On the Tanishq ad, however, RSS' Vaidya said, “Love jihad has been rampantly spreading in India in recent years, and there is a pattern of trapping Hindu women who are then forced to convert and eat cow-meat by men hiding their Muslim identity.”
He added that “Hindu samaj” (the community) is not restricted to the RSS, and that people have a right to express opinions and they did so by objecting to the ad.
Saffron Kits And Tridents, Recruitment And Radicalisation
Article 14 found at least 30 individual accounts, official pages and public groups with this hardline Hindutva flavour. They have followers ranging from 10,000 to more than 1 million.
In September, multiple accounts posted recruitment calls for the Rashtriya Bajrang Dal (RBD), part of the Antarrashtriya Hindu Parishad (AHP, literally translated as international Hindu council), launched in 2017 by former VHP chief Pravin Togadia. The post assured every new member a gift — a pocket-sized metal trident, a weapon wielded by deities in the Hindu pantheon.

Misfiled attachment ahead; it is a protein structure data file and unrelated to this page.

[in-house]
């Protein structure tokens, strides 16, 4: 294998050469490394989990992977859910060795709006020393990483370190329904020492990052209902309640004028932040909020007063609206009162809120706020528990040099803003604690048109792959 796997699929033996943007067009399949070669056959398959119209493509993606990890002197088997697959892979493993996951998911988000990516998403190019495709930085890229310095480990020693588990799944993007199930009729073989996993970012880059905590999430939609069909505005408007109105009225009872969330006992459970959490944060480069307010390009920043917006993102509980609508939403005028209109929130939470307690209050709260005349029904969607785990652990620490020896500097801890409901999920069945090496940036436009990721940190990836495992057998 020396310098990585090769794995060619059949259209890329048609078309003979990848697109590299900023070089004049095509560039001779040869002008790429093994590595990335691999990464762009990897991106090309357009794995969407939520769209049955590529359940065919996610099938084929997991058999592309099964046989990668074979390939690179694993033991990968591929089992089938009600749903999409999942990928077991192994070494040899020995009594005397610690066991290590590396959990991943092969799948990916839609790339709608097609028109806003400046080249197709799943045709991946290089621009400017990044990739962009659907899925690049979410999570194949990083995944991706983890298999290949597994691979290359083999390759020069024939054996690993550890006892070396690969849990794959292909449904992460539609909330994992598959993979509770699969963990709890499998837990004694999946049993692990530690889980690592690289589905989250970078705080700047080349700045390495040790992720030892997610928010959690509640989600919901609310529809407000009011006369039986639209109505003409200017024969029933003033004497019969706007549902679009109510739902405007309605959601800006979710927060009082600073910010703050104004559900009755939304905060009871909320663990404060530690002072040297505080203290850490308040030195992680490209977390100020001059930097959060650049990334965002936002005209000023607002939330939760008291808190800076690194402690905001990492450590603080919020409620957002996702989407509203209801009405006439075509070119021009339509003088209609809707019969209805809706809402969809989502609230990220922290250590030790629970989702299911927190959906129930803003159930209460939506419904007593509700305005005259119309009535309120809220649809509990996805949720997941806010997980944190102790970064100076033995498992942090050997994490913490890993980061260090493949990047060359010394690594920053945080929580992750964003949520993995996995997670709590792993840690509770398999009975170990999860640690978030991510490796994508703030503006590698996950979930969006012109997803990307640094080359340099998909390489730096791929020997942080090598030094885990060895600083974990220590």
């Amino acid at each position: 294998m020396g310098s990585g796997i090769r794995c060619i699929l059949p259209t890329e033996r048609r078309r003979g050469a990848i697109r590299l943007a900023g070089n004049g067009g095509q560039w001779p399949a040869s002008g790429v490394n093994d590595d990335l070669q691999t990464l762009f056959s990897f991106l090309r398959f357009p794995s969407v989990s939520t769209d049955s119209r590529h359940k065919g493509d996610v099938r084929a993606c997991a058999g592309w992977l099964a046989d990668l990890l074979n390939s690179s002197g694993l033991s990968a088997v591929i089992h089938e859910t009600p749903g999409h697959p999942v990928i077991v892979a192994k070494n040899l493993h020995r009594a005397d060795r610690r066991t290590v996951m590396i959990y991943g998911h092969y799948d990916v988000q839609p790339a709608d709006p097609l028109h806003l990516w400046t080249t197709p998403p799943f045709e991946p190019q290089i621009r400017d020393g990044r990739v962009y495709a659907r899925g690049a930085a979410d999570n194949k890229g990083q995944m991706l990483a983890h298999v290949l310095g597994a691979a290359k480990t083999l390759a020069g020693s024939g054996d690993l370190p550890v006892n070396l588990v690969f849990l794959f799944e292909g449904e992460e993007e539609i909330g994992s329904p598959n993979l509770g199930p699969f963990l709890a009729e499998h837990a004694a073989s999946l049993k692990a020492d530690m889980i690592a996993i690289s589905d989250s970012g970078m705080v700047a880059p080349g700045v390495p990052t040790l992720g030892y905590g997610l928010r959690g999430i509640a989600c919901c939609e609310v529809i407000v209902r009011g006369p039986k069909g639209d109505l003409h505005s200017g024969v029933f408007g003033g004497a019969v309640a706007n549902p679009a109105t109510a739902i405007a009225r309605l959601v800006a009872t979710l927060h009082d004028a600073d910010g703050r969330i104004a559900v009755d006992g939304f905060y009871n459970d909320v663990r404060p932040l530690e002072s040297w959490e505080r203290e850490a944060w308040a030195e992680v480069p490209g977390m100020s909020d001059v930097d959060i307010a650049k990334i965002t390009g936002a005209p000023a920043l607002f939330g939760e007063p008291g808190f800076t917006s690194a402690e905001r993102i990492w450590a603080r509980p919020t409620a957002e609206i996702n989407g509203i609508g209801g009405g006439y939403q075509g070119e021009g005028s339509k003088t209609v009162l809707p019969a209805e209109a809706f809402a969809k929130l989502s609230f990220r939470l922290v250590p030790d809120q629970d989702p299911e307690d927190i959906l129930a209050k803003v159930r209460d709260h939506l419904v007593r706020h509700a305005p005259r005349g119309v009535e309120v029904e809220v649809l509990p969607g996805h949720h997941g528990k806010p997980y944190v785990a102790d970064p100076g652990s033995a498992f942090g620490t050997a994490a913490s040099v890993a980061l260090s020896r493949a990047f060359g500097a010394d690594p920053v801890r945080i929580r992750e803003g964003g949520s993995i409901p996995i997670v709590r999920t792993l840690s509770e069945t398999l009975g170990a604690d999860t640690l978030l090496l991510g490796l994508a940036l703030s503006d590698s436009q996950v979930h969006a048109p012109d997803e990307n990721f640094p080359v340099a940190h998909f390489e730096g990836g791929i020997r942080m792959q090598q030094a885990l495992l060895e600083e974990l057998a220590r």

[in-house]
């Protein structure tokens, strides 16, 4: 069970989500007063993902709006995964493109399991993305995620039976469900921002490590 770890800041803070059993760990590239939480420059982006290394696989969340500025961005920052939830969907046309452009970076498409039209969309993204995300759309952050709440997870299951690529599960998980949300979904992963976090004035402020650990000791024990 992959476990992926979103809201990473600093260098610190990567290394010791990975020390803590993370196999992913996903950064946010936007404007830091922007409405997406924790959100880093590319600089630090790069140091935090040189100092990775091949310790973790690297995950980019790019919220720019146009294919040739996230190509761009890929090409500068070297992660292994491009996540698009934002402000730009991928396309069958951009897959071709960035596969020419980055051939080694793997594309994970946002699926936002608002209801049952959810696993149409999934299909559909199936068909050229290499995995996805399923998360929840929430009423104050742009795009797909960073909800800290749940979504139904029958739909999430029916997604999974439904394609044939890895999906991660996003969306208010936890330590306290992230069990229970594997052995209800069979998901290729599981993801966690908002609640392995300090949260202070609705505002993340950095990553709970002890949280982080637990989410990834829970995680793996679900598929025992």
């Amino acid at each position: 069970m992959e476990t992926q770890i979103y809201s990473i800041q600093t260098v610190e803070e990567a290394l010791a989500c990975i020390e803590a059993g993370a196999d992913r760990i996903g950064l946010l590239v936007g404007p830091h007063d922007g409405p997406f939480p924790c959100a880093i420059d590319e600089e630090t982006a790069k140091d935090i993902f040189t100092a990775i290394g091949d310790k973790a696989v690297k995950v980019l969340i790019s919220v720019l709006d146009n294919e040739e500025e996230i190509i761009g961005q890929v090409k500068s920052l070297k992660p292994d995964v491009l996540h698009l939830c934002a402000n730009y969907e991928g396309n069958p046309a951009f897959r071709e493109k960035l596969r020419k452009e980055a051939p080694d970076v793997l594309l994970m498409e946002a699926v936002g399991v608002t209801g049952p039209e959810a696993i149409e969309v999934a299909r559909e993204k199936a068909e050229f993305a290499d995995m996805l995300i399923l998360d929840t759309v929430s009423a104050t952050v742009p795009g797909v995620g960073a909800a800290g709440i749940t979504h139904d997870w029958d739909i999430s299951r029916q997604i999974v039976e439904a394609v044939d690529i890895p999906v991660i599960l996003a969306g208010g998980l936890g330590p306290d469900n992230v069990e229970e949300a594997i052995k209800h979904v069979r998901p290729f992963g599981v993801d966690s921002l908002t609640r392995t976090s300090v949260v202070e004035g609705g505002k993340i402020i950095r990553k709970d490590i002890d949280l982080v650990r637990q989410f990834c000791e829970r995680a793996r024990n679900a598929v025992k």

This post was published on a public group named RSS Samarthak (‘RSS Supporters’, with 89,000 followers) and I Support Namo, a private group with 9,29,000 members and Hindu Rashtra Bharat, a page liked by 94,000 people. The page admins did not respond to attempts by Article 14 to verify details of the membership drive.
The Bhagwa Swayamsevak Sangh (BSS) headed by a man named Suresh Norva also launched a membership drive on its Facebook page, in September. Formed in 2015, the outfit works to protect “Gau-Garib-Kisan-Rashtra-Maa-Behen” (cows, poor people, farmers, nation, mothers and sisters), according to Norva. He said he hopes to expand the organisation’s reach from its current location in Jaipur in the western state of Rajasthan. The BSS said it will hand out a saffron kit of sorts to members, including an identification card, a saffron t-shirt, a flag and a windshield sticker in the shape of the outfit’s symbol, a bow and arrow.